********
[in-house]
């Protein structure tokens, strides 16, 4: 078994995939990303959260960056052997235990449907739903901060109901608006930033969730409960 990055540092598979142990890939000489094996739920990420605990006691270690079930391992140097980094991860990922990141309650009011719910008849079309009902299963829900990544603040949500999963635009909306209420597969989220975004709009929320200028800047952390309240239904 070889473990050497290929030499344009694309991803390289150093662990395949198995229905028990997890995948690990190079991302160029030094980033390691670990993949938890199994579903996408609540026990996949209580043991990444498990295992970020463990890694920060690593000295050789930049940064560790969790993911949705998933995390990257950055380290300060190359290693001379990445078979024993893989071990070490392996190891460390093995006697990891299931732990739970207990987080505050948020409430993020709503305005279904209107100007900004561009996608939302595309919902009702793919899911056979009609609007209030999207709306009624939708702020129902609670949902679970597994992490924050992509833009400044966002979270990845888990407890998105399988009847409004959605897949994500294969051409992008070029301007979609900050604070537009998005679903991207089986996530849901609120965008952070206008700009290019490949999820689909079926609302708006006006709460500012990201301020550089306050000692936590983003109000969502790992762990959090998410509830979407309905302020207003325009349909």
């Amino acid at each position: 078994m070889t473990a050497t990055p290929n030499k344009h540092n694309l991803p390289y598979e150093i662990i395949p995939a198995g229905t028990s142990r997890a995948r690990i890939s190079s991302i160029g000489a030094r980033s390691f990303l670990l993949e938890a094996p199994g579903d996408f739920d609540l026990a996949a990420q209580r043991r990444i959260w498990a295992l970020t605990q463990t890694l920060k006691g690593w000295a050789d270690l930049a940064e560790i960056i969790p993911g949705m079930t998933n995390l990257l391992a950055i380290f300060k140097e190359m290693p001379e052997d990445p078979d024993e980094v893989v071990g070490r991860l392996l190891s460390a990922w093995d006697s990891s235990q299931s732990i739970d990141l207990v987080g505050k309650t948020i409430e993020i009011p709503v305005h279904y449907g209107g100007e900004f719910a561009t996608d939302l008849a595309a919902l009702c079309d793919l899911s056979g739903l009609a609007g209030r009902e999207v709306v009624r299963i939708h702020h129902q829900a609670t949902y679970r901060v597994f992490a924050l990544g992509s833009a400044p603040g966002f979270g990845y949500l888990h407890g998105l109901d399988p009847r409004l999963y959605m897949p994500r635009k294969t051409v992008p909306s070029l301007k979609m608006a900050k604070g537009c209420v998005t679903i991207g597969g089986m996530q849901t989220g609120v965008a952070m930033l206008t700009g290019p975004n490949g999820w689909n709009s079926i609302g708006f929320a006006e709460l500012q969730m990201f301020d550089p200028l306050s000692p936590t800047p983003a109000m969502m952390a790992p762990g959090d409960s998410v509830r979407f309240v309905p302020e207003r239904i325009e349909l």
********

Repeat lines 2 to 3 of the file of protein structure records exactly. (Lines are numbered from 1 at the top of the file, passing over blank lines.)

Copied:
């Protein structure tokens, strides 16, 4: 078994995939990303959260960056052997235990449907739903901060109901608006930033969730409960 990055540092598979142990890939000489094996739920990420605990006691270690079930391992140097980094991860990922990141309650009011719910008849079309009902299963829900990544603040949500999963635009909306209420597969989220975004709009929320200028800047952390309240239904 070889473990050497290929030499344009694309991803390289150093662990395949198995229905028990997890995948690990190079991302160029030094980033390691670990993949938890199994579903996408609540026990996949209580043991990444498990295992970020463990890694920060690593000295050789930049940064560790969790993911949705998933995390990257950055380290300060190359290693001379990445078979024993893989071990070490392996190891460390093995006697990891299931732990739970207990987080505050948020409430993020709503305005279904209107100007900004561009996608939302595309919902009702793919899911056979009609609007209030999207709306009624939708702020129902609670949902679970597994992490924050992509833009400044966002979270990845888990407890998105399988009847409004959605897949994500294969051409992008070029301007979609900050604070537009998005679903991207089986996530849901609120965008952070206008700009290019490949999820689909079926609302708006006006709460500012990201301020550089306050000692936590983003109000969502790992762990959090998410509830979407309905302020207003325009349909």
């Amino acid at each position: 078994m070889t473990a050497t990055p290929n030499k344009h540092n694309l991803p390289y598979e150093i662990i395949p995939a198995g229905t028990s142990r997890a995948r690990i890939s190079s991302i160029g000489a030094r980033s390691f990303l670990l993949e938890a094996p199994g579903d996408f739920d609540l026990a996949a990420q209580r043991r990444i959260w498990a295992l970020t605990q463990t890694l920060k006691g690593w000295a050789d270690l930049a940064e560790i960056i969790p993911g949705m079930t998933n995390l990257l391992a950055i380290f300060k140097e190359m290693p001379e052997d990445p078979d024993e980094v893989v071990g070490r991860l392996l190891s460390a990922w093995d006697s990891s235990q299931s732990i739970d990141l207990v987080g505050k309650t948020i409430e993020i009011p709503v305005h279904y449907g209107g100007e900004f719910a561009t996608d939302l008849a595309a919902l009702c079309d793919l899911s056979g739903l009609a609007g209030r009902e999207v709306v009624r299963i939708h702020h129902q829900a609670t949902y679970r901060v597994f992490a924050l990544g992509s833009a400044p603040g966002f979270g990845y949500l888990h407890g998105l109901d399988p009847r409004l999963y959605m897949p994500r635009k294969t051409v992008p909306s070029l301007k979609m608006a900050k604070g537009c209420v998005t679903i991207g597969g089986m996530q849901t989220g609120v965008a952070m930033l206008t700009g290019p975004n490949g999820w689909n709009s079926i609302g708006f929320a006006e709460l500012q969730m990201f301020d550089p200028l306050s000692p936590t800047p983003a109000m969502m952390a790992p762990g959090d409960s998410v509830r979407f309240v309905p302020e207003r239904i325009e349909l």